The mysterious Frazetta was really not mysterious at all. He was, in most ways, an ordinary man with an extraordinary gift. A family man, fiercely proud and independent, he was sensitive and articulate, and seemed to pick up on everything.

    By now I had received my Ph.D. and was chairman of the physics department at Drake University, and I realized that just as I had wanted to see Frazetta and find out more about him, he probably consented to my visit because he had some curiosity about my interest in him as well. One time I phoned and asked to speak to Frank. It was Billy who answered the phone, then I overheard Billy saying, “It’s for you, dad. It’s the nutty professor.” So I think that initially, Frank and his wife Ellie were interested in meeting me (the nutty professor) because I had shown such a strong interest in his work.

    The following interview was recorded September 18, 1978, at Frank’s farm home in eastern Pennsylvania.

    Q: When did you first encounter the stories of Edgar Rice Burroughs?

    Frazetta: As a matter of fact, it was some of the first reading I ever did. One of my uncles, who lived downstairs in the same house with my family, had some Tarzan books, and I discovered them in the cellar when I was about four years old. I couldn’t read them, but the pictures intrigued me. They hung around, gathering moss, and as I got older, I started to read them. They really stimulated my imagination. I never dreamed that I’d be illustrating them one day!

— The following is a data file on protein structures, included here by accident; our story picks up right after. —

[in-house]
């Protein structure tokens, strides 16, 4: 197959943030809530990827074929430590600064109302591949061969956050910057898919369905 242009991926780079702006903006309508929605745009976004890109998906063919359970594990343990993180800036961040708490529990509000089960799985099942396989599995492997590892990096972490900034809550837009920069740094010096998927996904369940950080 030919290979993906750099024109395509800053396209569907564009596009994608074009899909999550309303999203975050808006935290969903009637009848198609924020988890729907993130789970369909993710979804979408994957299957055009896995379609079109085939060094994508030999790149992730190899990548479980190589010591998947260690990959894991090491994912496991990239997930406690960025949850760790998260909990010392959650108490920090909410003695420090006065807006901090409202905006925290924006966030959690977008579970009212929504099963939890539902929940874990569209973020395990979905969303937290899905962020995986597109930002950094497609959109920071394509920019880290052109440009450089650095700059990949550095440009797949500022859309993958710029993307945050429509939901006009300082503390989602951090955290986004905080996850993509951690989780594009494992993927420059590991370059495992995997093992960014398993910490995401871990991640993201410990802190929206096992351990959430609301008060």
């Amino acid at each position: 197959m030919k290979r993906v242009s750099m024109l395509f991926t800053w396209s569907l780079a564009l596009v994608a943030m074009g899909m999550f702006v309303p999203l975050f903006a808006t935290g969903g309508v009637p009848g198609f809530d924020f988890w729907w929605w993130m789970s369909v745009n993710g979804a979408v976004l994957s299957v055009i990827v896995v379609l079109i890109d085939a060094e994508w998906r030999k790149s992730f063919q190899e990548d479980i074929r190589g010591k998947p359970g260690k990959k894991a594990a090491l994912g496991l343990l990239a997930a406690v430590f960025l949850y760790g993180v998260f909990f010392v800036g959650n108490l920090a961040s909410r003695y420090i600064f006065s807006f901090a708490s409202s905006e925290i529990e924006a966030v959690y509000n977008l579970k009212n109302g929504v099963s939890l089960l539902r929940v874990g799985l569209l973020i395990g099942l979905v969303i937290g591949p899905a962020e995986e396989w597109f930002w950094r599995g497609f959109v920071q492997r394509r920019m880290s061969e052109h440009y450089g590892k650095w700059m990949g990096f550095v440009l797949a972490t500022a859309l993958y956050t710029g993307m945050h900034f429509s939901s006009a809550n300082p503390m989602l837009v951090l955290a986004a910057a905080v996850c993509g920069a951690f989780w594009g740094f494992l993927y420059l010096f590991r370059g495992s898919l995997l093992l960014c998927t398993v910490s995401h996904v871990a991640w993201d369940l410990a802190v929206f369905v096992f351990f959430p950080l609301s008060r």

Q: Do you remember which books you read?

    Frazetta: I remember Tarzan of the Apes, Return of Tarzan, Beasts of Tarzan…the early ones. There were about six or seven of them, and I read them over and over. I don’t remember reading any of the Mars or Venus stories, but the Tarzan stories, and the gorgeous St. John illustrations, really inspired me. I remember copying or imitating some of those drawing in the actual book itself…there was no such thing as a collector’s item in those days…I just scrawled over the whole book. Those books might be real collector’s items now! Also, right about that same time, I discovered Foster’s Tarzan too. I discovered it as a child, not really understanding what made it so good, or why it impressed me so much, just knowing that I believed it. It was alive!

    Q: How did Tarzan influence your life when you were a youngster running around in the jungles of Brooklyn?

    Frazetta: It wasn’t only me…all my friends thought they were Tarzan. We were always competing for Tarzan-of-the-Month, climbing billboards and running along the top of them, leaping from high places, and all that stuff. And me, being more imaginative, I guess I imagined that I did it better. Really, I don’t know if I imitated Tarzan as much as his leopards. I climbed trees very well.

    Q: This early exposure to St. John and Foster seems to have influenced you greatly in your work today. Were there other early influences?

    Frazetta: I had a thousand influences…Dick Tracy, Smilin’ Jack, and all the rest…inferior art, comparatively speaking, but it helped make my imagination very fertile. Like every kid who grew up in that period, I was influenced by movies, radio serials, comics, and we often got sidetracked. I got sidetracked at the age of eight when I started art school (Ed. Note: Brooklyn Academy of Fine Arts), and then re-discovered Foster as a teenager when the Single Series #20 appeared. That comic book was, to me, the Encyclopedia Britannica…fantastic!

    Even before that, I was sidetracked by what Walt Disney was doing in his animated cartoons, and by Popeye…I just loved Popeye to death. I could draw Popeye like crazy. And I was a big Caniff fan in the thirties…but when I discovered the Tarzan Single Series #20 by Foster, it put me back on the path to good art. Not to knock Caniff at all, but compared to Foster, we’re talking about comics versus fine art. Foster reminded me just how good art could be! I was thinking about being a fine artist, or maybe a cartoonist.



    Q: You went to the Brooklyn Academy of Fine Arts from the age of eight through your teens?